thing, that never shrunk, and shivered and shook, and groaned, and tilted up and down, then these layers of mud and sand would have remained flat on the floor of the ocean, and there would be no ledge for us to observe and discuss. But quite otherwise is the truth.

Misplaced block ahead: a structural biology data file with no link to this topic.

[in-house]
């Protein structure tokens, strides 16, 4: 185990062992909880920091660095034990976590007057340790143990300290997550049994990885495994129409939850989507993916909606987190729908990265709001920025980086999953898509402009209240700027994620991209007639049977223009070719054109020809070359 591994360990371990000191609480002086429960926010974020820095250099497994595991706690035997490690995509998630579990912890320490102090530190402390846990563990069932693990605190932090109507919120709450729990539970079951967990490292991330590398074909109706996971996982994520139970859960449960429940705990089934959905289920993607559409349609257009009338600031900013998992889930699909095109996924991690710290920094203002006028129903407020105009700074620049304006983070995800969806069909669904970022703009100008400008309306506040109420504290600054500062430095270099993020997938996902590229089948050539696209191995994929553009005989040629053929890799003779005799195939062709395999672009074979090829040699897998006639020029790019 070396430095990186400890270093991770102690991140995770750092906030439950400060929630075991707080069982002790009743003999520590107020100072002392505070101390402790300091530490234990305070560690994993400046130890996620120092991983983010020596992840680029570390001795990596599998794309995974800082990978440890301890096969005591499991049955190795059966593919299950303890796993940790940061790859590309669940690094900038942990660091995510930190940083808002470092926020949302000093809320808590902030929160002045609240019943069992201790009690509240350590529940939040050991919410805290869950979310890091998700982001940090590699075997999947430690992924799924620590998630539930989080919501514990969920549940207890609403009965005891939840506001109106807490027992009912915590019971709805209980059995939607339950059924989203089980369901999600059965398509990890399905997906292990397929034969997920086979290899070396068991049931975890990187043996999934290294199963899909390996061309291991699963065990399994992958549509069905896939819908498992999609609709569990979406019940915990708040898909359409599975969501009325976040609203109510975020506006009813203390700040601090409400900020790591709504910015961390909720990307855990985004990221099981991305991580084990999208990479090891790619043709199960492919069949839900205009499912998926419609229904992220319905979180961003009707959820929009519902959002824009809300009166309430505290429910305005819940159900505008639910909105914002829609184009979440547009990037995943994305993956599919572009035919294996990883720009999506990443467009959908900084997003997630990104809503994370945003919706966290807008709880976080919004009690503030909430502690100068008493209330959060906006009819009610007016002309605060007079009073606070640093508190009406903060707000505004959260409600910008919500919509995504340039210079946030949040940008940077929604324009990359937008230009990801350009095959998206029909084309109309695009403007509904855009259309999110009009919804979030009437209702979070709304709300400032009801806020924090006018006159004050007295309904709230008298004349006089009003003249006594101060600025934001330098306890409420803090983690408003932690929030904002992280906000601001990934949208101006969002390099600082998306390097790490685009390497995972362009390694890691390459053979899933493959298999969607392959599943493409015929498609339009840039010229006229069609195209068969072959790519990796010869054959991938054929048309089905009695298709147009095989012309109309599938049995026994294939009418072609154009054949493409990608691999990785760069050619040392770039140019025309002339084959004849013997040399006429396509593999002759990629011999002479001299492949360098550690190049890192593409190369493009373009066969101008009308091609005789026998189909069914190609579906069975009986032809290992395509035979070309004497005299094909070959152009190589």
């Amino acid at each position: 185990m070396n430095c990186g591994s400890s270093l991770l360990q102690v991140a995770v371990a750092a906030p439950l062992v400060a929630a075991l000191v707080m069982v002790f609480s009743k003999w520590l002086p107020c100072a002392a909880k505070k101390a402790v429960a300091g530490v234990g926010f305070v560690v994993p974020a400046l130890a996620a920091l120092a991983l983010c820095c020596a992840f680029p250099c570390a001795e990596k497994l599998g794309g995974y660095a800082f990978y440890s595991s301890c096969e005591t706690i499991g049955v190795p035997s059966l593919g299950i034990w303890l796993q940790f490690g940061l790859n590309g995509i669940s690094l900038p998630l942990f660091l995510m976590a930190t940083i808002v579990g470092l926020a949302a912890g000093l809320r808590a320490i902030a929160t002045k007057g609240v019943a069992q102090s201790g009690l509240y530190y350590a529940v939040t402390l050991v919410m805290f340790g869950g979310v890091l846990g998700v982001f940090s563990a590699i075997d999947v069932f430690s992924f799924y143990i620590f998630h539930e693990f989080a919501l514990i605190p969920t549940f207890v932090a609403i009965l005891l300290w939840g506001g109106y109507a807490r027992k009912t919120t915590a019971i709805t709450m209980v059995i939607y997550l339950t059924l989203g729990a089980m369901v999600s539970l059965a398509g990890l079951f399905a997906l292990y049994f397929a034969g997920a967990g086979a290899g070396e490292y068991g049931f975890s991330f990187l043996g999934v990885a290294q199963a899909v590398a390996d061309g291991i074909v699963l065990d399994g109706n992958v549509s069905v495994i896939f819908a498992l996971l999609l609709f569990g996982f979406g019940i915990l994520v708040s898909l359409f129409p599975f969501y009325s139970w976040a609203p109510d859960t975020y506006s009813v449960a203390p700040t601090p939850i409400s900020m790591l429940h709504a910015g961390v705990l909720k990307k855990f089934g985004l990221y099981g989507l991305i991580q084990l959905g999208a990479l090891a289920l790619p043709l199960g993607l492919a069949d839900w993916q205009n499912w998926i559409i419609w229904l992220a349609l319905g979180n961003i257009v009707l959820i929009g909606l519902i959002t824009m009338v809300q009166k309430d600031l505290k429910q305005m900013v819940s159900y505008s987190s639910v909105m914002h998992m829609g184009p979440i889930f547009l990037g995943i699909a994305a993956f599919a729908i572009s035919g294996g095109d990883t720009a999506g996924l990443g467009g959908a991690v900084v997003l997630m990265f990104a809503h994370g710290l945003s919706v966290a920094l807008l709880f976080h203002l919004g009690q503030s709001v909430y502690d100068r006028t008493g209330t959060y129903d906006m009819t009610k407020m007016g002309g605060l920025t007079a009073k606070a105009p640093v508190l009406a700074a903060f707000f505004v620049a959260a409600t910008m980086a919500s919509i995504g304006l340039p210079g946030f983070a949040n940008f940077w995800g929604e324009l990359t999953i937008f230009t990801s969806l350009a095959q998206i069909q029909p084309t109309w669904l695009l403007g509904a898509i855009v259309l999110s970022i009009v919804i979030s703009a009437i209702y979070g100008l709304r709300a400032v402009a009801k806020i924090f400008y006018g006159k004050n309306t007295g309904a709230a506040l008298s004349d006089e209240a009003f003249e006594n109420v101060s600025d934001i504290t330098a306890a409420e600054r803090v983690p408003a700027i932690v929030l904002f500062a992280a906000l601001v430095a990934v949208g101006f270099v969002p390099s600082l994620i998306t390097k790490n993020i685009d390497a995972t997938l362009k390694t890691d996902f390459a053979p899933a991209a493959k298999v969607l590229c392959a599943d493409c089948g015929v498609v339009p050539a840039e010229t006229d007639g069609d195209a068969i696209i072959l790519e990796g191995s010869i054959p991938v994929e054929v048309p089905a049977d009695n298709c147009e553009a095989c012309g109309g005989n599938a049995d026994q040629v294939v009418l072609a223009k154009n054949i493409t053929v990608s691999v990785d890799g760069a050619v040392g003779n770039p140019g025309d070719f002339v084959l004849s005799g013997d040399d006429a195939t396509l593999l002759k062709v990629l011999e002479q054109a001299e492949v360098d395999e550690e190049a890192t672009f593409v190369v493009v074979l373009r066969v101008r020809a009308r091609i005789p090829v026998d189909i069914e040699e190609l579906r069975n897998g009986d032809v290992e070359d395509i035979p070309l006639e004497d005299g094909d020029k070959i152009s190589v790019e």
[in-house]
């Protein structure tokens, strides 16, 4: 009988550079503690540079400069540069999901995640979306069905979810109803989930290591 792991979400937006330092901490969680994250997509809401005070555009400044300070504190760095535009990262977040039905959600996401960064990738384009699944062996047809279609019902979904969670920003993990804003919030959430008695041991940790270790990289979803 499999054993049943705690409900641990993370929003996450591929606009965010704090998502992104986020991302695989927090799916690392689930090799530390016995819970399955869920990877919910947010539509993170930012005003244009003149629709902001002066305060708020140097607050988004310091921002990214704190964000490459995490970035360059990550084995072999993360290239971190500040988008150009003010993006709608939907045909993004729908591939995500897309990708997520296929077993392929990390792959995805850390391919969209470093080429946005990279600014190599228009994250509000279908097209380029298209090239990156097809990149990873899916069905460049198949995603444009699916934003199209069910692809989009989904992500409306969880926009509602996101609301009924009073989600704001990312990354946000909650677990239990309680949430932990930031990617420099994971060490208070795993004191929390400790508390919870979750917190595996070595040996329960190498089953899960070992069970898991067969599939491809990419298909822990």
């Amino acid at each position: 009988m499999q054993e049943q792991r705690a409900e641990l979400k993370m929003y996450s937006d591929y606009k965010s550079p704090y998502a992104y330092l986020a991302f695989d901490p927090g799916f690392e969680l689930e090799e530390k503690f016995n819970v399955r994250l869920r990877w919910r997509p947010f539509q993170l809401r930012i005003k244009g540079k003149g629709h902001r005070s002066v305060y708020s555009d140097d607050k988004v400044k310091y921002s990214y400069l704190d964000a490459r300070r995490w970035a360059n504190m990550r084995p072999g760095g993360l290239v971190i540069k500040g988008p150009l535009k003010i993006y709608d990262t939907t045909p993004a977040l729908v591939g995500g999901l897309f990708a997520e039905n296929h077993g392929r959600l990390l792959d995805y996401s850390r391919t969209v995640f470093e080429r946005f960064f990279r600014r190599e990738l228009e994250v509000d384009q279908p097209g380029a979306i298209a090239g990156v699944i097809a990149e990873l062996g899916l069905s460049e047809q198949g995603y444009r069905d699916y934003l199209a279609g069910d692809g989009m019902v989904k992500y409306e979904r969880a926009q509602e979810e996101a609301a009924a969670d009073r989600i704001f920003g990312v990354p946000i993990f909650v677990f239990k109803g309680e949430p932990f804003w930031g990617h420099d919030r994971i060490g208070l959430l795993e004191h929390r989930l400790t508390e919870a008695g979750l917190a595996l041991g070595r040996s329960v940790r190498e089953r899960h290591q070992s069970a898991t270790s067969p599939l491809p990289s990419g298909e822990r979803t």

A very shaky affair is our old planet. It is cracked and mended in millions of places ; wherever a quartz vein exists there was once a rent. The rocky crests of the loftiest mountains are often gleaming with imbedded fossil shells, that were ocean-born. Deep down in the great mines one hears the groaning of the nighty strata of rocks. This is a cooling planet, and as it cools it shrinks, and the hard crust rises in great crumples of mountain ranges. On a small scale, a baked apple is wrinkled; the inside has become smaller, while the skin has not shrunken. During this shrinkage our infant ledge was, with all the adjoining rocks, pushed sidewise into waves or crumples, thus forcing what was once a flat surface of rock into various slants or angles, and at the same time pushing them out of water. Through many million years the agencies of air and atmosphere, and heat and cold, and ice, and mighty glaciers and running waters, have worn away the highest parts of the ridges, and left ..the hardest portions tipped on edge by the